‘Businesses need to be equipped with infrastructures and applications to support knowledge and information transfer – this is where technology and innovation play an important role in enabling education in particular. For students, whether the young or working professionals furthering their studies, hyper-connectedness driven by high mobile penetration has changed how education is being consumed.

‘In the past, the majority of students would most likely enter University after High School and attend the campus in person. Now, many students are mature in age, others attend lectures remotely and still others access online content which the university has made available.

‘Huawei sees digital technology as a key driver of change providing the education sector the competitive edge. To help create a more connected world, Huawei provides a range of solutions that speak to content access (with E-Course), to enabling students with physical and virtual classroom presences (with E-Class) and ease in management of resources and lecture materials (with E-Management).’

Huawei’s Lerner PE added: “Asia is constantly growing, with increasingly diverse cultures, and Singapore is in a unique position to be the MOOC (Massive Open Online Courses) provider of Asia.

“Huawei believes that Singapore can also utilise digital technology to bring education to Smart End Devices within a MOOC, taking advantage of new innovative IoT devices such as wearable devices, smart glasses, smart tablets, and more, to take knowledge consumption to the next level.”

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So, what about Smarter Home Living enabling consumers’ digital lives - even more so, presumably, than modern connected but generally not yet smart fully home-aware technology is already doing so today?

Huawei says that ‘Consumers' lives are becoming increasingly digitised, bringing future families the opportunity to realising the concept of automated smart homes that protects, educates, entertains while ensuring the use of utilities are environmentally friendly.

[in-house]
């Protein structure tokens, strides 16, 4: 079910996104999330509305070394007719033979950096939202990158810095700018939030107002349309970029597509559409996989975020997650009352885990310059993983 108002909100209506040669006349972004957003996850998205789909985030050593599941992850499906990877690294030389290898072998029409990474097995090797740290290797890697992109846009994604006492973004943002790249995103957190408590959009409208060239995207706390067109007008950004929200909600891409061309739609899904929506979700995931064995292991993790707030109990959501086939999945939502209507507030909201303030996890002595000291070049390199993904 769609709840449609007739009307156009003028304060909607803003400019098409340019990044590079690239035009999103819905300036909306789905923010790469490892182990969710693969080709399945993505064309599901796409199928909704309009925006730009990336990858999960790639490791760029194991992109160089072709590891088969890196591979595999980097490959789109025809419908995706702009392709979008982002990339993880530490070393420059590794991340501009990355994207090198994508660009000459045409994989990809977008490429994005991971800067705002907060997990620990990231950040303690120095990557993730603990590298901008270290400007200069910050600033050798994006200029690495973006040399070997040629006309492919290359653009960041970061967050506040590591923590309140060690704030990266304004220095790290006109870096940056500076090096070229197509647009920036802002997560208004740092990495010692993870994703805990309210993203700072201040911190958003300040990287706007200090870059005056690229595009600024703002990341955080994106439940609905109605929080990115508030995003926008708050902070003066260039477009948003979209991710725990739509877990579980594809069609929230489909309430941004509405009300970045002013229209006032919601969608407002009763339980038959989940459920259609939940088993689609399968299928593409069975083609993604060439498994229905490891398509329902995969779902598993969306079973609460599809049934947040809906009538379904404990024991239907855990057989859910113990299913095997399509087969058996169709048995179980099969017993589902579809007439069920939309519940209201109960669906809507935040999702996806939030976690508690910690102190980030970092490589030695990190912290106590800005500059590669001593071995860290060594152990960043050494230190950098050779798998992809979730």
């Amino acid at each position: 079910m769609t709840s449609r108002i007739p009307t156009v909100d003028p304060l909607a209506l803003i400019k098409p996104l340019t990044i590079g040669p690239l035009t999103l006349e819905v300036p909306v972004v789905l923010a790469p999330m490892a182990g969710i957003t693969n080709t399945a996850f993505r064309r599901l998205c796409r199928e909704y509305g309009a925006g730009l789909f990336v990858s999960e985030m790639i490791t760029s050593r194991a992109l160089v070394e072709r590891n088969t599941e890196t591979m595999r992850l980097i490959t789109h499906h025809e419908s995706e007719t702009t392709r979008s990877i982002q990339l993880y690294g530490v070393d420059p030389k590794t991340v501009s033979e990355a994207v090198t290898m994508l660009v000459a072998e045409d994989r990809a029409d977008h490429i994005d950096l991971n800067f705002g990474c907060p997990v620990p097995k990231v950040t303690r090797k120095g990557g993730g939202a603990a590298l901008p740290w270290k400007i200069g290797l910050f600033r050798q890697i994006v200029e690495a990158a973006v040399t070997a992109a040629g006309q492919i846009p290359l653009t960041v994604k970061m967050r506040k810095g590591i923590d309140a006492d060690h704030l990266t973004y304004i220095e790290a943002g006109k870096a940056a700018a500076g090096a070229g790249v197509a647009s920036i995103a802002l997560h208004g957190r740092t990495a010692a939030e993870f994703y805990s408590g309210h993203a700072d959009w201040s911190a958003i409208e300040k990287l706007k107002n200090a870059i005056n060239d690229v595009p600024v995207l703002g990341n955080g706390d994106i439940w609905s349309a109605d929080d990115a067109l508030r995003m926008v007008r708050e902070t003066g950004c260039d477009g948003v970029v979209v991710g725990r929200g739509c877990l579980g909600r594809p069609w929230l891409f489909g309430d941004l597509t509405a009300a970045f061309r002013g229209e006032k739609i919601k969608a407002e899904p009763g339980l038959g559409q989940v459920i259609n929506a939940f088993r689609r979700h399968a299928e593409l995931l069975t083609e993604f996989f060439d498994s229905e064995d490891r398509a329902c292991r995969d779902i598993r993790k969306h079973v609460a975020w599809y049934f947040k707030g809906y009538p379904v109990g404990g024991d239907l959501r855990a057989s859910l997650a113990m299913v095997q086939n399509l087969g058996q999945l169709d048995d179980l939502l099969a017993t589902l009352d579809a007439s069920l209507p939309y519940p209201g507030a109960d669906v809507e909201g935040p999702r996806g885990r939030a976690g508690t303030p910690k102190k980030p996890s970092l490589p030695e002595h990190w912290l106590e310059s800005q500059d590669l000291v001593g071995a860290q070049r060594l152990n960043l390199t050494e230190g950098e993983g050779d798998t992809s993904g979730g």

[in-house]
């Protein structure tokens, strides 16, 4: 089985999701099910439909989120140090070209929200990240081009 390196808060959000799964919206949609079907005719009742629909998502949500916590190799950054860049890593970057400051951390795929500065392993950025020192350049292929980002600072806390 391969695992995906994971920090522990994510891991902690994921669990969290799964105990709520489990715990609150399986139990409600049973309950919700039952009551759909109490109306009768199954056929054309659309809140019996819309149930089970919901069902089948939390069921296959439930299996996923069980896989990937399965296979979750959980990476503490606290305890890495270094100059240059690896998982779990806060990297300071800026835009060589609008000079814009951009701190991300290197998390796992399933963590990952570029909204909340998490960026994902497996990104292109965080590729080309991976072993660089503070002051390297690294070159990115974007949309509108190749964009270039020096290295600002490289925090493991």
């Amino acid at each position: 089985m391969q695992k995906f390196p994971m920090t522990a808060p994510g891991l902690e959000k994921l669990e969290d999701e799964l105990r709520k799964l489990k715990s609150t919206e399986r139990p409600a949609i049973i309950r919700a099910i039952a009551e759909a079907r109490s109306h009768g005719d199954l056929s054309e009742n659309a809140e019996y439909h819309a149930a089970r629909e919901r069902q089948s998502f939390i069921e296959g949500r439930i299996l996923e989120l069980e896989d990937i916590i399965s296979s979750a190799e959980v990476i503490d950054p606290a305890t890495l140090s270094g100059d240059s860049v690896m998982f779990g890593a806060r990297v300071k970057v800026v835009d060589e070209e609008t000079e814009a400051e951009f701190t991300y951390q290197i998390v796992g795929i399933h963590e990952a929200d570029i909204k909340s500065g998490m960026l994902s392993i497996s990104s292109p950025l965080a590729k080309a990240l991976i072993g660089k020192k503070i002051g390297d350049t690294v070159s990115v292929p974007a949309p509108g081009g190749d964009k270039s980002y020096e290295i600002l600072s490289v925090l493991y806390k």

‘As part of Huawei's work in building a better connected world, they have developed a range of products which seek to address key components of a holistic Smart Home and families' digital life that enables connectivity with high-speed fibre optic broadband to support HD TVs, and a tool to manage multiple devices with the Smart Home Controller.’

Huawei’s Lerner PE said: “Huawei is at the forefront of the provision of innovative solutions which enable families to improve their digital life. As part of our work in building a better connected world we have developed a range of products which seek to address key components of an holistic Smart Home and family digital life.

"As part of enhancing each family's digital life, there is a move to automate the smart home and Huawei is heavily involved in this process as well. We understand that no one vendor has all the solutions so Huawei is taking an open and collaborative approach to enable an IOT ecosystem which will provide the greatest benefit for consumers of this technology," concluded Lerner PE.

Huawei doesn't mention it, but Gartner said back in March 2015 that smart cities will use 1.1 billion connected things in 2015 alone, ricing to 9.7 billion by 2020, and that in 2015, the 'smart home catorgy' lead the IoT race with 294 million of those connected devices.

The list in order is ‘Healthcare, Public Services, Smart Commercial Buildings, Smart Homes, Transport, Utilities and Others.

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Alex Zaharov-Reutt

Alex Zaharov-Reutt is iTWire's Technology Editor is one of Australia’s best-known technology journalists and consumer tech experts, Alex has appeared in his capacity as technology expert on all of Australia’s free-to-air and pay TV networks on all the major news and current affairs programs, on commercial and public radio, and technology, lifestyle and reality TV shows. Visit Alex at Twitter here.